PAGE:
The 7th International Conference Buddhism & Australia
will be held on 1-3 February, 2018 in Perth, Western Australia.
READ MORE

Chinese Buddhist Encyclopedia Illustrations
Some of the Buddhist Illustrations created by Chinese Buddhist Encyclopedia
FREE for everyone to use

We would also appreciate your feedback on Chinese Buddhist Encyclopedia. Please write feedback here
Here you can read media articles about the Chinese Buddhist Encyclopedia which have been published all over the world.

Paypal-logo.jpg
Articles by alphabetic order
A B C D E F G H I J K L M N O P Q R S T U V W X Y Z
 Ā Ī Ñ Ś Ū Ö Ō
1 2 3 4 5 6 7 8 9 0


Influence of Buddhism in Chinese Martial Arts

From Chinese Buddhist Encyclopedia
Jump to: navigation, search
Please consider making little donation to help us expand the encyclopedia    Donate Paypal-logo.jpg    Enjoy your readings here and have a wonderful day  


14ges.jpg

The martial arts incorporate self-defense techniques that have their origin in China, India, and Japan. Although there are numerous disciplines, generally most of the martial arts focus o­n teaching individuals how to use their hands and feet in order to defend themselves or other people against attacks and gain an offensive advantage. However, the martial arts, especially as practiced in eastern Asia, have been influenced by the teachings of Buddha. Many scholars believe that Bodhidharma, a Buddhist monk that lived in 5th century India, spread the concepts of Zen Buddhism to Shaolin monks in China. From then o­n, notions of Enlightenment, spirituality, and honor have been intricately woven into the fabric of martial arts.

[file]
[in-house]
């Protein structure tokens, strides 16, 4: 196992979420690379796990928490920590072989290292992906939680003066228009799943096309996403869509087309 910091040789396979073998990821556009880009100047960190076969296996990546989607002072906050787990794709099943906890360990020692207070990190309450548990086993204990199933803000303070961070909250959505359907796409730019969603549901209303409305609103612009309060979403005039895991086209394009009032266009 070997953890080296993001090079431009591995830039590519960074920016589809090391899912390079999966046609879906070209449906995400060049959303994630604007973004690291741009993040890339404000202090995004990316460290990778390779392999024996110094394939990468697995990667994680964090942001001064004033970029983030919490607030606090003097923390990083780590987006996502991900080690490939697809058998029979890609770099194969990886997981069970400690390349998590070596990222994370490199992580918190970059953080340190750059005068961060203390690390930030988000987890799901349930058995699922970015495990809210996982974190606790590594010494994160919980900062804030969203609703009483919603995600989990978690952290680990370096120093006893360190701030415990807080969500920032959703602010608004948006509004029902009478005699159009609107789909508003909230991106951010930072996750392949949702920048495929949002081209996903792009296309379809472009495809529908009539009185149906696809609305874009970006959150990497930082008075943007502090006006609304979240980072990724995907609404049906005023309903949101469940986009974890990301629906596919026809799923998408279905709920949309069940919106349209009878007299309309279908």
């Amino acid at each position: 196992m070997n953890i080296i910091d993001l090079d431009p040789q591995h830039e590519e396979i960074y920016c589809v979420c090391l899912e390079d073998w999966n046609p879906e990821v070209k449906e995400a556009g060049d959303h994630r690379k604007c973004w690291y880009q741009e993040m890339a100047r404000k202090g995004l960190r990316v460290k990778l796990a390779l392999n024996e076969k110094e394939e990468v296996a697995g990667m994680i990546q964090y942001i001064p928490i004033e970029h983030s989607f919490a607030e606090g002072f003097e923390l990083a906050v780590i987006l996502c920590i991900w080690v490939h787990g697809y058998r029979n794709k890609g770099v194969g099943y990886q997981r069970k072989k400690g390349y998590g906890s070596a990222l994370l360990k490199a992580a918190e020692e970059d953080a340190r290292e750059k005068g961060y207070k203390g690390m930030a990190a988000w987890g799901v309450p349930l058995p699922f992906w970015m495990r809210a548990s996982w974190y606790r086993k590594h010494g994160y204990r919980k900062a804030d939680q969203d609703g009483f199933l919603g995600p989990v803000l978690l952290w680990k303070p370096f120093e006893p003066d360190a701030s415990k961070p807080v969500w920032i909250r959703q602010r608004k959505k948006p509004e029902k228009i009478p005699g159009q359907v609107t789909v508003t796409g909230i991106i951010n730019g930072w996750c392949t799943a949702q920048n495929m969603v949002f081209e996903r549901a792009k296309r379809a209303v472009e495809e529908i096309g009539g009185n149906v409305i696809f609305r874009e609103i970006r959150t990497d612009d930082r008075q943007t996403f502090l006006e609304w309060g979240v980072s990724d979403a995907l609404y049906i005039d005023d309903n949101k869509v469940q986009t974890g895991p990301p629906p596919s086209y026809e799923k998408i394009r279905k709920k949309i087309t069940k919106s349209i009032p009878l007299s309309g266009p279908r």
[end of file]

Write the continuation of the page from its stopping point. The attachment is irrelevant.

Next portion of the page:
Many scholars believe that Buddhism forms the spiritual and moral foundations for the martial arts. Buddhism provided an ethical framework that taught martial artists the importance of using the skills o­nly in self-defense and in the service of weak. The teachings also taught martial arts practitioners the value of restraint and respect for their perceived enemy.

The Buddhist practice of meditation also played a crucial role in martial arts. Meditation provided individuals with a method of self-reflection and introspection that allowed them to gain a better understanding of themselves and the world around them. It allows individuals to think clearly and learn to harness their energies for a particular task.

Zen allows martial arts practitioners to not o­nly master a particular martial discipline, but it also teaches individuals to be flexible in order to deal with unknown contingencies. Although many disciplines predate the arrival of Buddhist teachings to both China and Japan, the notions of eschewing materialism, self-sacrifice, and the search of Enlightenment all have their underpinnings in Buddhist teachings.

Although many choose to discount the influence o­n Buddhist thought o­n the development of the martial arts, those with an open mind and a cursory understanding of the concepts behind Buddhism will see the connection.

Source

confessionofpain.com